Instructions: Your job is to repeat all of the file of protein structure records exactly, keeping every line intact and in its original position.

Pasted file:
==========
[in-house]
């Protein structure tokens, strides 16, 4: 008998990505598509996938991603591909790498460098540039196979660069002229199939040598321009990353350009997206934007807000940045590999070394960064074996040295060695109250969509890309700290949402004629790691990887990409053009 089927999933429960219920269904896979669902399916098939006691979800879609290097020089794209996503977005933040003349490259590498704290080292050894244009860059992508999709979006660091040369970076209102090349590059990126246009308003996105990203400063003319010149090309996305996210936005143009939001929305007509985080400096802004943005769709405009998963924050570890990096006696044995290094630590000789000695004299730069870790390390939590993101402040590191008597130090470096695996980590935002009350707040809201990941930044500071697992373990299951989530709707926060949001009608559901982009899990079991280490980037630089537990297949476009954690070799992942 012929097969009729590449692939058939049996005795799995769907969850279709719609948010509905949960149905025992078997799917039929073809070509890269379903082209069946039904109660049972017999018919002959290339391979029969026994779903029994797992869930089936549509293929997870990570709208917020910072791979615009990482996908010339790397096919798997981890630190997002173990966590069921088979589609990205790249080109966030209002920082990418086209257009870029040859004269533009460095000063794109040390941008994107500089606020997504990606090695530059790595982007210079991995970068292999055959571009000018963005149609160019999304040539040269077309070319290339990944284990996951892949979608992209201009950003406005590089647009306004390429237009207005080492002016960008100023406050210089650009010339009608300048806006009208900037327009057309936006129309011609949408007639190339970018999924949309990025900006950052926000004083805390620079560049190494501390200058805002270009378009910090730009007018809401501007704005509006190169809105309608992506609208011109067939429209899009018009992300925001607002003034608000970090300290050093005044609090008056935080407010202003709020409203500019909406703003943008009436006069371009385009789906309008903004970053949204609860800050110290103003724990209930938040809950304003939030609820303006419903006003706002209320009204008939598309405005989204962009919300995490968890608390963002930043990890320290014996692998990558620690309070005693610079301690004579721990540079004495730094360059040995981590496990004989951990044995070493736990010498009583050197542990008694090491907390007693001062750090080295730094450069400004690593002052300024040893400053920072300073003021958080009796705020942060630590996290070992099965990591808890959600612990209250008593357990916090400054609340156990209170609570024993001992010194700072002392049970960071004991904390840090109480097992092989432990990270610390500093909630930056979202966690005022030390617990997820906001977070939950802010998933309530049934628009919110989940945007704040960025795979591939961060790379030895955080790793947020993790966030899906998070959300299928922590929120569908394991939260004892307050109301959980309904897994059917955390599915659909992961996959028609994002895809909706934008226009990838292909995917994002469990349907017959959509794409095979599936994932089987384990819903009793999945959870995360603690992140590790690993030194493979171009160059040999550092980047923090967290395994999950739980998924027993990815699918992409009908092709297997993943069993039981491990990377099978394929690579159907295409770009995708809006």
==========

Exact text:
[in-house]
């Protein structure tokens, strides 16, 4: 008998990505598509996938991603591909790498460098540039196979660069002229199939040598321009990353350009997206934007807000940045590999070394960064074996040295060695109250969509890309700290949402004629790691990887990409053009 089927999933429960219920269904896979669902399916098939006691979800879609290097020089794209996503977005933040003349490259590498704290080292050894244009860059992508999709979006660091040369970076209102090349590059990126246009308003996105990203400063003319010149090309996305996210936005143009939001929305007509985080400096802004943005769709405009998963924050570890990096006696044995290094630590000789000695004299730069870790390390939590993101402040590191008597130090470096695996980590935002009350707040809201990941930044500071697992373990299951989530709707926060949001009608559901982009899990079991280490980037630089537990297949476009954690070799992942 012929097969009729590449692939058939049996005795799995769907969850279709719609948010509905949960149905025992078997799917039929073809070509890269379903082209069946039904109660049972017999018919002959290339391979029969026994779903029994797992869930089936549509293929997870990570709208917020910072791979615009990482996908010339790397096919798997981890630190997002173990966590069921088979589609990205790249080109966030209002920082990418086209257009870029040859004269533009460095000063794109040390941008994107500089606020997504990606090695530059790595982007210079991995970068292999055959571009000018963005149609160019999304040539040269077309070319290339990944284990996951892949979608992209201009950003406005590089647009306004390429237009207005080492002016960008100023406050210089650009010339009608300048806006009208900037327009057309936006129309011609949408007639190339970018999924949309990025900006950052926000004083805390620079560049190494501390200058805002270009378009910090730009007018809401501007704005509006190169809105309608992506609208011109067939429209899009018009992300925001607002003034608000970090300290050093005044609090008056935080407010202003709020409203500019909406703003943008009436006069371009385009789906309008903004970053949204609860800050110290103003724990209930938040809950304003939030609820303006419903006003706002209320009204008939598309405005989204962009919300995490968890608390963002930043990890320290014996692998990558620690309070005693610079301690004579721990540079004495730094360059040995981590496990004989951990044995070493736990010498009583050197542990008694090491907390007693001062750090080295730094450069400004690593002052300024040893400053920072300073003021958080009796705020942060630590996290070992099965990591808890959600612990209250008593357990916090400054609340156990209170609570024993001992010194700072002392049970960071004991904390840090109480097992092989432990990270610390500093909630930056979202966690005022030390617990997820906001977070939950802010998933309530049934628009919110989940945007704040960025795979591939961060790379030895955080790793947020993790966030899906998070959300299928922590929120569908394991939260004892307050109301959980309904897994059917955390599915659909992961996959028609994002895809909706934008226009990838292909995917994002469990349907017959959509794409095979599936994932089987384990819903009793999945959870995360603690992140590790690993030194493979171009160059040999550092980047923090967290395994999950739980998924027993990815699918992409009908092709297997993943069993039981491990990377099978394929690579159907295409770009995708809006």